By Tatiana Garrett
I recently heard matchmaker Amy Laurent say that cats are less than ideal pets for single women. She claimed to have been speaking for men that are allergic to or simply do not like cats and went on to say that, “If you don’t already have a cat, unless it’s absolutely dire to get one, hold off.” The comment got under my skin—you do not have to be a professional matchmaker to know that you will not attract your counterpart by pretending to be someone that you are not.
Regardless of the species, companion animals can help their single parents get through the highs and lows of dating by providing unconditional love and support. Pets can even help their parents “weed out” negative romantic prospects. Having a pet can also help a person build traits that are necessary for all long-term relationships.
On behalf of the thousands of homeless cats in this country: If you love cats, adopt one (or two). Do not fear that your soul mate will not find you because s/he is allergic to cats. If you want to attract a person that will genuinely love you for the person that you are, well, you have to be yourself!
Whether you love cats, dogs, rabbits, or rats, adopt the pet that you love. As you go through life, you will educate others on why the pet that you love is a great companion. Some of these people will be your friends and some will not. That is a great lesson for dating and maturity in general—people can be in your life without being your soul mate. If a person would refrain from dating you or being your friend simply because of the pet that you have, that person is not worth your energy (and that’s okay). If you truly love companion animals, embrace opportunities to herald their benefits to the unaware. More pets will benefit from educating the unknowing as opposed to animal advocates only speaking to each other.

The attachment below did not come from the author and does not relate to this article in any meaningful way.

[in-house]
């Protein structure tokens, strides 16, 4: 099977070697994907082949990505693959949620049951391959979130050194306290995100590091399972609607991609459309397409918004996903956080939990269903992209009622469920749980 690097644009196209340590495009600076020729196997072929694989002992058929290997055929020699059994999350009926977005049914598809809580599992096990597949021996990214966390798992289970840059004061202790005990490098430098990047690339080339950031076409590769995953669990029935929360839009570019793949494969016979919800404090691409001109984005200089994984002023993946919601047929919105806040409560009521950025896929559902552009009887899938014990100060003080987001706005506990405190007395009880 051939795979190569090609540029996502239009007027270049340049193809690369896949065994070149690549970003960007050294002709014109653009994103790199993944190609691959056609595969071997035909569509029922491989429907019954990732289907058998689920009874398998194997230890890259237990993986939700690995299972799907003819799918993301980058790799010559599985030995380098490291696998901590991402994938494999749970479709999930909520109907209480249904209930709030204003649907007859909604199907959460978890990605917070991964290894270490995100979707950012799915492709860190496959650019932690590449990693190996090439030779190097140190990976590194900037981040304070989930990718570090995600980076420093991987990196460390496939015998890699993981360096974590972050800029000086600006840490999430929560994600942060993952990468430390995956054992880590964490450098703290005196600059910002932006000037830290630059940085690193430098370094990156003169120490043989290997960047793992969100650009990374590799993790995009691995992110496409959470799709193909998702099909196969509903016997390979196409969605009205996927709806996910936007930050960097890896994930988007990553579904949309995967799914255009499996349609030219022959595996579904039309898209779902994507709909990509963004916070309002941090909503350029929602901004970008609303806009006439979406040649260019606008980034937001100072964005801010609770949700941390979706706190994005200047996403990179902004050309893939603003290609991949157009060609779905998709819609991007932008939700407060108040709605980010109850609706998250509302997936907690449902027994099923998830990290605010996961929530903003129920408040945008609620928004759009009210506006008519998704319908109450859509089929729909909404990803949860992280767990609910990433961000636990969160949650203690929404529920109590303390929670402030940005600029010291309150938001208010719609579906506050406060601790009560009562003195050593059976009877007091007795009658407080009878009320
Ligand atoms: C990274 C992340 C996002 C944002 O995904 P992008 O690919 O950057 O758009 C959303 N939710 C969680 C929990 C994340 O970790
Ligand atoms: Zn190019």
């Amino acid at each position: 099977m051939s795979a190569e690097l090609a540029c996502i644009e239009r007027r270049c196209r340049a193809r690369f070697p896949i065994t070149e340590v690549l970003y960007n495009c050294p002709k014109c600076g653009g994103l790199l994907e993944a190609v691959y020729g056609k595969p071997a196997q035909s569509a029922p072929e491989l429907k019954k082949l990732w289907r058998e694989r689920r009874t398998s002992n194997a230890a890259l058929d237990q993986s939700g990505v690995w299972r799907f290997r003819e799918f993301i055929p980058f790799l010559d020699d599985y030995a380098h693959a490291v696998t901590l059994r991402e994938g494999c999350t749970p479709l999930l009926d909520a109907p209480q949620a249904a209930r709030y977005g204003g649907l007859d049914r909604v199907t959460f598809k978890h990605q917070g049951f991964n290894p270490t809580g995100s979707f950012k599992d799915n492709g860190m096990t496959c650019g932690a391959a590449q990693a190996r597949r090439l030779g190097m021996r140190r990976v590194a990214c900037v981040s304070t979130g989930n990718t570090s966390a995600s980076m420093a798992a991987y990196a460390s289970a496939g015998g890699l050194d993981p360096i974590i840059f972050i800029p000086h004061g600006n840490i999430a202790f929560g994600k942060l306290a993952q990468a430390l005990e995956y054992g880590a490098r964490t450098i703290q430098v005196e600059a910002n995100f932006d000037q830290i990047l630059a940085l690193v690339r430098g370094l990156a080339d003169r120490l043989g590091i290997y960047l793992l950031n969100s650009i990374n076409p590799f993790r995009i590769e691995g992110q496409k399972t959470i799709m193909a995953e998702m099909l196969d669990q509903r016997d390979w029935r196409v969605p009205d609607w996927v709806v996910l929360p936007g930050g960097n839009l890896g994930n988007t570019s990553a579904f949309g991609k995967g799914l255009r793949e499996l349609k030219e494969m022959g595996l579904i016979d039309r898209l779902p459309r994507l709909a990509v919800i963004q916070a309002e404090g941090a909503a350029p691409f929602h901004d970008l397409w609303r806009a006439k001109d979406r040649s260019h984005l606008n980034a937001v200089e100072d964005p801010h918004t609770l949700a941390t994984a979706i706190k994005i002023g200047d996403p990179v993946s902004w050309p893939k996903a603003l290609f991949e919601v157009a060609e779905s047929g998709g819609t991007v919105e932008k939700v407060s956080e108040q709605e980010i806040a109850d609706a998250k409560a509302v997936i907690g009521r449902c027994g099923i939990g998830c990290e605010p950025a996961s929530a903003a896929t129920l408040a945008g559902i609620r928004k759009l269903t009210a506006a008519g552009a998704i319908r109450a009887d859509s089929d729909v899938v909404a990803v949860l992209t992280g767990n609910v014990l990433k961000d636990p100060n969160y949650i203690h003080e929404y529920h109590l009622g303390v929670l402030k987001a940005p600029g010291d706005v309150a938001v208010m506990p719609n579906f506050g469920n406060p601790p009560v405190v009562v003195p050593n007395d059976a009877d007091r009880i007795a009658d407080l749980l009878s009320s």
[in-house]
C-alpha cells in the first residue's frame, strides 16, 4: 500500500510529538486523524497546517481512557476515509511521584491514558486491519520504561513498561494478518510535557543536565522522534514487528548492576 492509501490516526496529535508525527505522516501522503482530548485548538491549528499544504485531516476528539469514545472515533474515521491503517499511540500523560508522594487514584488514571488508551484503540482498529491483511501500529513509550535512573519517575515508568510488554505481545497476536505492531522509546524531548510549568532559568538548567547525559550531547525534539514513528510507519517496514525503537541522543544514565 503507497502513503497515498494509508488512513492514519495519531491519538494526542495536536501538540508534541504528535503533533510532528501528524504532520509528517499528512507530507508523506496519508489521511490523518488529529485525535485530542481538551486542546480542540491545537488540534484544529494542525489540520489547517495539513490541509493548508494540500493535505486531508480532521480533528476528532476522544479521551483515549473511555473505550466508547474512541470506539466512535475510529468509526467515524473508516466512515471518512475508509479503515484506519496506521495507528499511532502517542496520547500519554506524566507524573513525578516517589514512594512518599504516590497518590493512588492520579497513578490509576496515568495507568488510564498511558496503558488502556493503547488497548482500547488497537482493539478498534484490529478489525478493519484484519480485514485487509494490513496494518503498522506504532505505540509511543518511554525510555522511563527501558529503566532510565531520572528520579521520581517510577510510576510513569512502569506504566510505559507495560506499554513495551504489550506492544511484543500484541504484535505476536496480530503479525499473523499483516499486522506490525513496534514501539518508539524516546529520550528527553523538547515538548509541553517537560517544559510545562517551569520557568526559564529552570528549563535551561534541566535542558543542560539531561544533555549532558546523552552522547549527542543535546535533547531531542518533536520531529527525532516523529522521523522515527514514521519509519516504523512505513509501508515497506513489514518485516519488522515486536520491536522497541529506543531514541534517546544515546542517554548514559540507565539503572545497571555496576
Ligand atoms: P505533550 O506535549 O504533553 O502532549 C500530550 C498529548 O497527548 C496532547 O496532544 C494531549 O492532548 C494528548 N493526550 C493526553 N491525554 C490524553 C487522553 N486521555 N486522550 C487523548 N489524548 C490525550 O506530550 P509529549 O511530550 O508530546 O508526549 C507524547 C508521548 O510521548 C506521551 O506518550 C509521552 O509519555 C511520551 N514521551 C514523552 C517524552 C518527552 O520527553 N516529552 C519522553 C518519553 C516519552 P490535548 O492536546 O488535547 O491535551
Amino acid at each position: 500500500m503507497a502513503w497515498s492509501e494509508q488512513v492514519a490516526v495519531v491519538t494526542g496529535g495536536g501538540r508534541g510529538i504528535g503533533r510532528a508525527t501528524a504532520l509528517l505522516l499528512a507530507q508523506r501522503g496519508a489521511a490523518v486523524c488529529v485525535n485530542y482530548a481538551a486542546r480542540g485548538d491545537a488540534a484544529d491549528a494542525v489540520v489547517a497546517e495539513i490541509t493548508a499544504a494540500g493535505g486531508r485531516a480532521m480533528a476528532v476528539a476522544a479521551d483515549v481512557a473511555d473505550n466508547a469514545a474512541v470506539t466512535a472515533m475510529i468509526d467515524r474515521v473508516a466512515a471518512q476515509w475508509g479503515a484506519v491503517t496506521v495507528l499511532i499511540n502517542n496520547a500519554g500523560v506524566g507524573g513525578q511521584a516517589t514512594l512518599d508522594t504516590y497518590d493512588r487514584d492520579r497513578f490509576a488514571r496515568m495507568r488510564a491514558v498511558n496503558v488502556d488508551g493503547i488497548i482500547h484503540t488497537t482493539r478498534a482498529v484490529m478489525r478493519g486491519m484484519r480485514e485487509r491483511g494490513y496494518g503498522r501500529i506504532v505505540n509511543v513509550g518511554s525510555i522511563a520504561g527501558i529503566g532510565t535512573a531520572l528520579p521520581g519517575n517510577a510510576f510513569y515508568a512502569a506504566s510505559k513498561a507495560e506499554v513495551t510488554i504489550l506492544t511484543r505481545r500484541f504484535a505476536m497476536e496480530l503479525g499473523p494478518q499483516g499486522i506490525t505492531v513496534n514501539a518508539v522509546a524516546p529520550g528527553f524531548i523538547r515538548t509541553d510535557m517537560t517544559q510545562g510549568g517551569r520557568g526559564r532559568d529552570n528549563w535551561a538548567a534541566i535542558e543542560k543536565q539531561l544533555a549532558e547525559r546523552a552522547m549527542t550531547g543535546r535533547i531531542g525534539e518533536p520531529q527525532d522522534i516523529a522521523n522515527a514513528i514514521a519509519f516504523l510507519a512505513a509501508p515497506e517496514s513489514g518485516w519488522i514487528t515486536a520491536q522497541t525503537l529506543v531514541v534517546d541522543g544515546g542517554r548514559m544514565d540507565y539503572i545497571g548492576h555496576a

The Center for Disease Control (CDC) says that pets can decrease your blood pressure, cholesterol levels, triglyceride levels, and feelings of loneliness, while increasing your opportunities for exercise, outdoor activities, and socialization. These healthy traits can help a person cope with the stresses that may come with dating.
I grew up with pets and have only gone 6 months of my thirty-plus years without having a mammal in my home. During those 6 months, I put on weight and became depressed. Correlation is not causation so I recognize that other factors were at play, but for me, I am happiest when I have a sweet furry face to come home to every day.
Not only are pets generally supportive, but they can potentially help humans select a mate. We can all picture the adorable puppy attracting cuddles and igniting conversations. Beyond their magnetic appeal, pets can be weary of certain individuals and provide early warning signs of what may be an ill-fated match. Go slow while introducing pets to strangers, and be sure to have a gradually building plan to introduce your pet(s) to your mate’s pets(s).
Pay attention to why your pet may be afraid or weary of a person. Have zero tolerance for dating someone that is aggressive/abusive towards an animal because there is a researched and documented connection between animal cruelty and human-directed violence.
Having a pet can make people better at human-human relationships, because caring for a companion animal fosters empathy and compassion. Traits of responsible pet owners simply make for better neighbors, community members, and spouses. A good pet parent will never surrender their pet for being “dirty” and s/he would not consider moving to a building that doesn’t allow the furry family member. The same sense of priorities and compromise should cross into the human relationships that matter. Sharing your home with an animal can teach patience and unconditional love—two traits that should be foundational in any romantic relationship.
Did your pet help you find your soul mate or help you avoid a dating dilemma? Share your stories below.
Tatiana Garrett grew up with Borzoi, a rescued Standard Poodle, cats, hamsters, parrots, rabbits, guinea pigs, and an iguana… just to name a few pets. She began her professional career with animals in 1995 at Brookfield Zoo. She has studied wild dolphins in Australia and rescued wildlife in Florida, but people are truly at the heart of her work. If it walks, hops, or slithers, Tatiana cares about it. She currently oversees the Humane Education programs at The Anti-Cruelty Society and hosts “Chicago Tails” on Watch312.com.